- 3Patients should be aware of these risks, should stop taking BRMs promptly if any infection (including skin infection) or fever occurs, and contact their physician for further guidance.
When therapy with one of these TNFα inhibitors is contemplated, screening for past and current serious infections and other adverse events should be performed, and may include testing for tuberculosis by purified protein derivative and/or chest radiograph, serial blood counts, and serial clinical examination. If active infection is suspected, the drug should be discontinued and the patient appropriately treated. Recommendations for other BRMs will likely be similar, and dictated by their specific side effect profiles.
Many patients with RA will have acceptable disease control with conventional DMARDs. The most effective DMARD or combination of DMARDs appropriate for the degree of disease should be used. DMARDs such as hydroxychloroquine and sulfasalazine are often used for patients with very limited disease activity, although most patients will require more intensive therapy. Patients with active disease should have an initial trial of the best therapy available. In general, this means use of methotrexate and/or a similar agent, such as leflunomide. Patients not tolerating, or responding poorly to these agents may respond to combination therapy with methotrexate, sulfasalazine, and hydroxychloroquine. Combination therapies with BRMs, currently the TNFα inhibitors etanercept and infliximab, should be considered for use in patients who have uncontrolled disease activity (5, 18, 19).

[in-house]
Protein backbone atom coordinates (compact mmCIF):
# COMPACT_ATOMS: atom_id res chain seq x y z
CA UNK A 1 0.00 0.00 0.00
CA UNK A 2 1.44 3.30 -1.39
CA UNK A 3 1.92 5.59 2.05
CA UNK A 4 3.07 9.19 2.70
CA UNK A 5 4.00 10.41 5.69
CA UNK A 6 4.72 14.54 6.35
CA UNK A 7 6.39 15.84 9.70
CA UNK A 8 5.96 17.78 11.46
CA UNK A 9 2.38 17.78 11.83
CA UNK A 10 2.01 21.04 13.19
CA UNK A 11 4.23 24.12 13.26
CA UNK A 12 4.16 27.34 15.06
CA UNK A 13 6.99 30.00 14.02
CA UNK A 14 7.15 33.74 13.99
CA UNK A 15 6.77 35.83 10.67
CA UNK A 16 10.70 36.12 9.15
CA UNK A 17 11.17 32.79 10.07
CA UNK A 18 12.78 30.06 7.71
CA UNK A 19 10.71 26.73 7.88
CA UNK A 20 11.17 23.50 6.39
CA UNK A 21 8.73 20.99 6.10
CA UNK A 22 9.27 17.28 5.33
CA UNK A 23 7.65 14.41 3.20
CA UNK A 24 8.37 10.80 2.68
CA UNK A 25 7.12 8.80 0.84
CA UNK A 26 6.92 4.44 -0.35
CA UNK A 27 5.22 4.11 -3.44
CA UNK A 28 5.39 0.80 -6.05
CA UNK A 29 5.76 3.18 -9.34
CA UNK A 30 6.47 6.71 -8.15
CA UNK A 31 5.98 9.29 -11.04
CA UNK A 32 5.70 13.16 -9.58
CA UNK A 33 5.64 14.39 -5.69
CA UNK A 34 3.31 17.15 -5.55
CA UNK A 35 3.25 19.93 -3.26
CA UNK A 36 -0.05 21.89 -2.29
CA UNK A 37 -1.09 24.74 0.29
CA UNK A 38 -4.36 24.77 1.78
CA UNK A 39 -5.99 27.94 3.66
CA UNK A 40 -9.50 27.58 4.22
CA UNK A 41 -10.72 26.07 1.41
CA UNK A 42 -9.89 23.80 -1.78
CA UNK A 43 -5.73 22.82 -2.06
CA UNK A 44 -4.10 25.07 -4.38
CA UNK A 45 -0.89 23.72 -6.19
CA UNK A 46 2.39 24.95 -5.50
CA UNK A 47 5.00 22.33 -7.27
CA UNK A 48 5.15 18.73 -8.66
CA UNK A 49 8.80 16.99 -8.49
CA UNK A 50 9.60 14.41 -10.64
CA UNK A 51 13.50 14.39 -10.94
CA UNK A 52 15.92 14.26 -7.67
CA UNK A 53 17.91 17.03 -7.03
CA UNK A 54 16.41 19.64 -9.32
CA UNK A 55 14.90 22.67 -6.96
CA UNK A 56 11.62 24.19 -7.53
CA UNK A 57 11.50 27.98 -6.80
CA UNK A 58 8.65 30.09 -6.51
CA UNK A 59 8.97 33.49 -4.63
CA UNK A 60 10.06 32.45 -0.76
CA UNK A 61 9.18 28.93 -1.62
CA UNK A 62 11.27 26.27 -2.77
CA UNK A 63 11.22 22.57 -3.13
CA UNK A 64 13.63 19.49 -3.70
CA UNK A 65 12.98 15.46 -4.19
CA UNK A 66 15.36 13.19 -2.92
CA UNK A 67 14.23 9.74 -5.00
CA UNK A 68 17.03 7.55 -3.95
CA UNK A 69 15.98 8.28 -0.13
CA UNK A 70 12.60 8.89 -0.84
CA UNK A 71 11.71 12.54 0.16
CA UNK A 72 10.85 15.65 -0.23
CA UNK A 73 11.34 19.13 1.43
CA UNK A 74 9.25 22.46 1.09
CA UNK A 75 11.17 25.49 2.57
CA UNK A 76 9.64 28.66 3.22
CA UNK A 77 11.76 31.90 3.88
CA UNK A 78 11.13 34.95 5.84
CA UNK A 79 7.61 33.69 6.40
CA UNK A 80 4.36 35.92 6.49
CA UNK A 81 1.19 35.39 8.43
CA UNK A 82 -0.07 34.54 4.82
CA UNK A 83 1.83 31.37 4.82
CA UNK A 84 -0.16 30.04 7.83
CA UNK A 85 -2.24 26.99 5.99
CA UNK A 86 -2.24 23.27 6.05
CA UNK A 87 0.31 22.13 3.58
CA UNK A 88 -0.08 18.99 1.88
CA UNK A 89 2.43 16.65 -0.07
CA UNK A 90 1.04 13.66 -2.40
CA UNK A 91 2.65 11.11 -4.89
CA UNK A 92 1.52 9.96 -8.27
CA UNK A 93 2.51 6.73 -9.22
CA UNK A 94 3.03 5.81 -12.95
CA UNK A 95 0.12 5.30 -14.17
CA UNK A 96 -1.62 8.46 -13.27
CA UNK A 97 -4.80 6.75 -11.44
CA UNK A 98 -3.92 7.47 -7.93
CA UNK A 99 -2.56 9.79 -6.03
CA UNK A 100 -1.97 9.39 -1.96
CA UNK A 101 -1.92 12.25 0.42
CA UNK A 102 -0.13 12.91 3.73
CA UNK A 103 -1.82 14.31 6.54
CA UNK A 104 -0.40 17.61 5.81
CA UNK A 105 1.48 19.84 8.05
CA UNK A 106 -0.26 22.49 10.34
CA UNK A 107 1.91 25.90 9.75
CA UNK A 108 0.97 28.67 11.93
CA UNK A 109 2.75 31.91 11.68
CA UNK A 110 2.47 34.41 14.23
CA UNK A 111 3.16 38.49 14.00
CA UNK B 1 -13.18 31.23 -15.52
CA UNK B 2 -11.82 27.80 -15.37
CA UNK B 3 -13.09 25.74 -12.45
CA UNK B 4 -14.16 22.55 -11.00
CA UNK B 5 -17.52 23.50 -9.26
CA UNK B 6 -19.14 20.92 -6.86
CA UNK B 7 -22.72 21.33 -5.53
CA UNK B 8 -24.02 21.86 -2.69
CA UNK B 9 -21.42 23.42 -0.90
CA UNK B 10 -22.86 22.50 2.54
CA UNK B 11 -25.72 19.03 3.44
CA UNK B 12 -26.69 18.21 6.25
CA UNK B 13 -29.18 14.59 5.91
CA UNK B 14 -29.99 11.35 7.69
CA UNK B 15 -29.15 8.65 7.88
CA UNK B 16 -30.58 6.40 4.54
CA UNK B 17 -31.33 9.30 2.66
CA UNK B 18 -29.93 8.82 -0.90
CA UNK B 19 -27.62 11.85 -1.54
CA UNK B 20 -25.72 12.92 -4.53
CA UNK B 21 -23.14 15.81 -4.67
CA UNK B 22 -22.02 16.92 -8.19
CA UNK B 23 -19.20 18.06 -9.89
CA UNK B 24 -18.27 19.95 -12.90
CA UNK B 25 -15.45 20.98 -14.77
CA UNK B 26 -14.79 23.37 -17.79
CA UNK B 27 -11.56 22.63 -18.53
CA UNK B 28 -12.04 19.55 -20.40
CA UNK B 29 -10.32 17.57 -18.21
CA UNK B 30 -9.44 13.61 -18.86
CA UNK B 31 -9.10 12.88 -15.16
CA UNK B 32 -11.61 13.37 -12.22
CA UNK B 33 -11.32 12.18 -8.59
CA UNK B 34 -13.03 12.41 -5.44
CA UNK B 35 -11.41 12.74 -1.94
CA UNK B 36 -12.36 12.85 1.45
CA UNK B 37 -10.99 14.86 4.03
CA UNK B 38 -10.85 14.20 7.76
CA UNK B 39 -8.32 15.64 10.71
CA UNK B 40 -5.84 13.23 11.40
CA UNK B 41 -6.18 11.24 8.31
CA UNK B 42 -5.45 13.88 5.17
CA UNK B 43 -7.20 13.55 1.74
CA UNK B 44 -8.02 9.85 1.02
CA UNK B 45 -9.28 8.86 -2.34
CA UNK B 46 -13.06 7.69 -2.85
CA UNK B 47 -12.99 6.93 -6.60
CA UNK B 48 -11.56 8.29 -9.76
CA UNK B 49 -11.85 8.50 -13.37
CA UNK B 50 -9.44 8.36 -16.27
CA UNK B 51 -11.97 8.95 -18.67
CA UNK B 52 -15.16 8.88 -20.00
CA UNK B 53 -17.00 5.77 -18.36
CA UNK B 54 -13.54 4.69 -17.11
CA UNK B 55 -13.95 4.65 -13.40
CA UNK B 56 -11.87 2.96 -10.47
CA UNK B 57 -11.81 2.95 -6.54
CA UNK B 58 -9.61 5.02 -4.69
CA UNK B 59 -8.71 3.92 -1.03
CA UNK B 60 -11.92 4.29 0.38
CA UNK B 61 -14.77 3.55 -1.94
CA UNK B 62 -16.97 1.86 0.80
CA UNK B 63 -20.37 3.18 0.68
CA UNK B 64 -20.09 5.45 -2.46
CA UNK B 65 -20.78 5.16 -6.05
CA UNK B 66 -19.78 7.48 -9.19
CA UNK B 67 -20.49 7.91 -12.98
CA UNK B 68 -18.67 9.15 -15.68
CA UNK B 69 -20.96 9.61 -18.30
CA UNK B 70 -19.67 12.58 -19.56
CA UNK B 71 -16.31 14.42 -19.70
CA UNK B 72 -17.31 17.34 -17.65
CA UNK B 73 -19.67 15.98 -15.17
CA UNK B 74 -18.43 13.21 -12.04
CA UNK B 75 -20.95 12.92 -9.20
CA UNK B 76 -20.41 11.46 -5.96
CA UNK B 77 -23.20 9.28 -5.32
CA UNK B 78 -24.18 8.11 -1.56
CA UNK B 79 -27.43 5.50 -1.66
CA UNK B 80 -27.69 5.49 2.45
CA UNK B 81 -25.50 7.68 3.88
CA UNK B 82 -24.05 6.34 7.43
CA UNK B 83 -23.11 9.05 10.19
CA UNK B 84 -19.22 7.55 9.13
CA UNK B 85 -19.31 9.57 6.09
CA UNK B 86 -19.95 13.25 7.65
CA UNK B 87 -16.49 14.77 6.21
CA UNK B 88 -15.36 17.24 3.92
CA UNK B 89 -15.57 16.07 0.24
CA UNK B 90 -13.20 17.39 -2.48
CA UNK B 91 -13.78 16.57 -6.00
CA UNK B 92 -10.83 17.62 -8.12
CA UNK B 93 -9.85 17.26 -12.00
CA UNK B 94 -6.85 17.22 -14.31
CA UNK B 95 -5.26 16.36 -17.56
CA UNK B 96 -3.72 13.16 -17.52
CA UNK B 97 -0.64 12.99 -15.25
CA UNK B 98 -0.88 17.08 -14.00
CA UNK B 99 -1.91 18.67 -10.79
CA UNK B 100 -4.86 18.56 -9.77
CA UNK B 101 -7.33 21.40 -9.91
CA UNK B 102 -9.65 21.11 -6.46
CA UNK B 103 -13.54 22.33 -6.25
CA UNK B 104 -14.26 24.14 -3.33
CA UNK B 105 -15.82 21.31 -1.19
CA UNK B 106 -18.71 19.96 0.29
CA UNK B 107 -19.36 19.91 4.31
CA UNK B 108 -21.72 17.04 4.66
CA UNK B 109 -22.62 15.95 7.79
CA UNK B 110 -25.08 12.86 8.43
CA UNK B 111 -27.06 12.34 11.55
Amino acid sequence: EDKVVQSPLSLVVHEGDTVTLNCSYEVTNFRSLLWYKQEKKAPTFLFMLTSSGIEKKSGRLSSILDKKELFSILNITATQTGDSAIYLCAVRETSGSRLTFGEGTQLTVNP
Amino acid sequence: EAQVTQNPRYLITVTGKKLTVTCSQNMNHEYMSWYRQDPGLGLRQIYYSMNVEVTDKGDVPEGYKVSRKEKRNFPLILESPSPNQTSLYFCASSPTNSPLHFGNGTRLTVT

Off-label usage, for example in idiopathic inflammatory myopathies and spondylarthropathies, may provide important therapeutic benefits for patients with these diseases. Use of such BRMs as etanercept for off-label indications should be supported by clinical trials and systematic postmarketing safety and efficacy data collected from practices where these agents are used for these indications. To improve the knowledge base about BRMs as they are used in daily clinical practice, physicians prescribing these agents should carefully record any suspected drug-related adverse events. Ideally, a system such as that currently being considered by the American College of Rheumatology should be devised for independent reporting of these and other disease- and treatment-related outcomes. In the meantime, physicians should be aware of and use the FDA Medwatch mechanism for reporting suspected serious adverse events, including infections, malignancies, new autoimmune diseases, and others.
- 8Historical overview of the treatment of rheumatoid arthritis with an emphasis on methotrexate. J Rheumatol 1996; 23: 34–7..
- 12Postlicensure reports of infection during use of etanercept and infliximab [abstract]. Arthritis Rheum 2000; ( 43 suppl 9): 2857., , , .